Shell Bests Big Oil Peers
Shell Bests Big Oil Peers

Shell Bests Big Oil Peers

Shell Bests Big Oil Peers

Royal Dutch Shell plc topped Wall Street forecasts with strong results across the board during the third quarter, perhaps affirming, as its Big Oil peers have done in recent days, that $50-barrel oil is not so bad.
The Anglo-Dutch major posted profits of $4.1 billion (50 cents/share), versus $2.8 billion a year ago and $3.6 billion in Q2, 2017. Consensus forecasts had estimated Shell’s earnings would hit $3.62 billion in Q3 2017, Natural Gas Intel reported.
Shell, the last to report among oil majors whose operations are weighted to North America, bested rival profits for the period, with ExxonMobil Corp. posting profits of $4 billion, Chevron Corp. coming in at $2 billion and BP plc at $1.9 billion.
Operational cash flow fell by one-third year-on-year to $7.58 billion, the first decline since Q1 2016, which Shell blamed on increases in the value of its oil and gas inventory as crude oil prices rose year-on-year. Excluding the build, cash flow was $10 billion, providing an ample cushion for capital expenditures and dividends.
"All three business units—upstream, downstream and chemicals—contributed to the gains," said CEO Ben van Beurden.
Like his Big Oil peers, van Beurden has guided Shell under the mantra that prices may be “lower forever”.
"Shell's three businesses all made resilient contributions to this strong set of results,” he said.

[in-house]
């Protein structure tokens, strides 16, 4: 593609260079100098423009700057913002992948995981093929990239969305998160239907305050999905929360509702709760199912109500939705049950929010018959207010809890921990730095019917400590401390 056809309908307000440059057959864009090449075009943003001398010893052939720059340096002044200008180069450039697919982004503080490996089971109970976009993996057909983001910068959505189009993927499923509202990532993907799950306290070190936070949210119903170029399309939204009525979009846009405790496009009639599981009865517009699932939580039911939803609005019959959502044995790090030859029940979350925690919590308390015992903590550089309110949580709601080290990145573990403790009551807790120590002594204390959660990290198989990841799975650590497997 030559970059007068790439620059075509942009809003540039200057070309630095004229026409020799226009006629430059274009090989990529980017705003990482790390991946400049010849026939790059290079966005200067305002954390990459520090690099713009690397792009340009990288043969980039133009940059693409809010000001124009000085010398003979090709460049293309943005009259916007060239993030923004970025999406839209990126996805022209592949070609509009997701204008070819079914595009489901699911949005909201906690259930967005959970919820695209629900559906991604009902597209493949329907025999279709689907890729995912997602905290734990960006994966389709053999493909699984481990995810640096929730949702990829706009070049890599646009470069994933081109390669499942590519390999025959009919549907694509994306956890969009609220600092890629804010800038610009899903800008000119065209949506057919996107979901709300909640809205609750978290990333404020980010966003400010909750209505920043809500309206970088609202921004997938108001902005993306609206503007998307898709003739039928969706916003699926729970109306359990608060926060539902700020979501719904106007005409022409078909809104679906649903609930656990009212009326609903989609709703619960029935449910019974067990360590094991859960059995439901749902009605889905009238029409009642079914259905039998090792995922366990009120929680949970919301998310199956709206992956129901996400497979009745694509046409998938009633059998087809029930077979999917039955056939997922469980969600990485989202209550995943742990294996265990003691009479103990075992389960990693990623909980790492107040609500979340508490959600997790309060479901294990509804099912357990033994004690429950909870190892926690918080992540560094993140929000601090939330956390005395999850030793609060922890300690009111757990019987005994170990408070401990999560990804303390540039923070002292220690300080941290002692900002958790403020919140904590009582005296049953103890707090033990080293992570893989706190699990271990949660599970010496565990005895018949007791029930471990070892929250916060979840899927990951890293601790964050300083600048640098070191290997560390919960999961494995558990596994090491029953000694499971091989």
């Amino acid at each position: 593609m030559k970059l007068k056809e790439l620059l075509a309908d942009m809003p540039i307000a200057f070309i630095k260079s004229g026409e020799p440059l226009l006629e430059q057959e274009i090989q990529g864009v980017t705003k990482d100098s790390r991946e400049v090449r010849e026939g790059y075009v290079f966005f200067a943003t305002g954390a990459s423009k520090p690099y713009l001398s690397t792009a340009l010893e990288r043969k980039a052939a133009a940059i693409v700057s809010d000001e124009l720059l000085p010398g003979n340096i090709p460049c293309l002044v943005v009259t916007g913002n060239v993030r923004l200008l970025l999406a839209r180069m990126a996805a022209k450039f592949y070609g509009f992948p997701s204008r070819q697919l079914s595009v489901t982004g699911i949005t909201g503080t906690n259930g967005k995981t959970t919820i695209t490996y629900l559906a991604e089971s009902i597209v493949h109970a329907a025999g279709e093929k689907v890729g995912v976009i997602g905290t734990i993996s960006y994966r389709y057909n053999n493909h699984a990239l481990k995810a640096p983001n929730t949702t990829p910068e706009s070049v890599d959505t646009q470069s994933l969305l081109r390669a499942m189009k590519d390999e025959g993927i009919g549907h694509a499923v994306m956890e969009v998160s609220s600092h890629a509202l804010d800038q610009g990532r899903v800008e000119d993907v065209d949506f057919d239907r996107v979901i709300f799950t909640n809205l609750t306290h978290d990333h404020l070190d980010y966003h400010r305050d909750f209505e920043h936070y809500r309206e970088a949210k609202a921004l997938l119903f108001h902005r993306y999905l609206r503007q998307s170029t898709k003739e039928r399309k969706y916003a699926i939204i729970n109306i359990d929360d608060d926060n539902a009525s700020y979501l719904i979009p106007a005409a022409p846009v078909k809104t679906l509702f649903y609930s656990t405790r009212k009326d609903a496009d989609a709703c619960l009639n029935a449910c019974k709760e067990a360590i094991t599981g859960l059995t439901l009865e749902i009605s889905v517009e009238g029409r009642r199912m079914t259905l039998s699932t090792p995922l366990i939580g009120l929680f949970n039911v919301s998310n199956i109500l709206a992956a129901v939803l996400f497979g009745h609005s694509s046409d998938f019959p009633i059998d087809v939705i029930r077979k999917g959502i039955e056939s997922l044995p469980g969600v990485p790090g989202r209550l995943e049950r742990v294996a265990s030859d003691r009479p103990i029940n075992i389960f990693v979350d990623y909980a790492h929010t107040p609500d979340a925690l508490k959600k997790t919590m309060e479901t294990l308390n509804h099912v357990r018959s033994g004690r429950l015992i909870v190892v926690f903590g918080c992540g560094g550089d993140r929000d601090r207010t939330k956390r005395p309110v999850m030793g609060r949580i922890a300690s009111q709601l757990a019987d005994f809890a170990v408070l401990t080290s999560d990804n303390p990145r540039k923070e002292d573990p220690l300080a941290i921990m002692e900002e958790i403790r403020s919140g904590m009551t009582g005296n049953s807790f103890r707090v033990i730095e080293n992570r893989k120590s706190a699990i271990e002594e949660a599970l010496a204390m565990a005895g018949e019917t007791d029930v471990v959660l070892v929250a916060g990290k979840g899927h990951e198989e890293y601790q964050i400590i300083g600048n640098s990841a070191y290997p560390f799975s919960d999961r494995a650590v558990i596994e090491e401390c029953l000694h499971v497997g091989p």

“Upstream generated almost half of the $10 billion cash flow from operations, excluding working capital this quarter, at an average Brent oil price of $52 per barrel and this was complemented by good cash contributions from our growing integrated gas business and from downstream.
 “This competitive performance is further evidence of Shell's growing momentum and strengthens my firm belief that our strategy is working."
One day after closing more than $4 billion of asset sales overseas, CFO Jessica Uhl told investors on a conference call that Shell is tooled for future success as a “nimbler” performer.
"The LNG business is as strong as Shell expected," Uhl said.
“We believe gas will be the fastest growing hydrocarbon between 2020 and 2030, and we think that LNG will be the fastest growing gas molecule during that period of time.
“We believe it's fundamental to the energy transition, it's fundamental to increasing energy supply that's very much needed and will continue to be needed, as populations grow and quality of life increases across the planet.”


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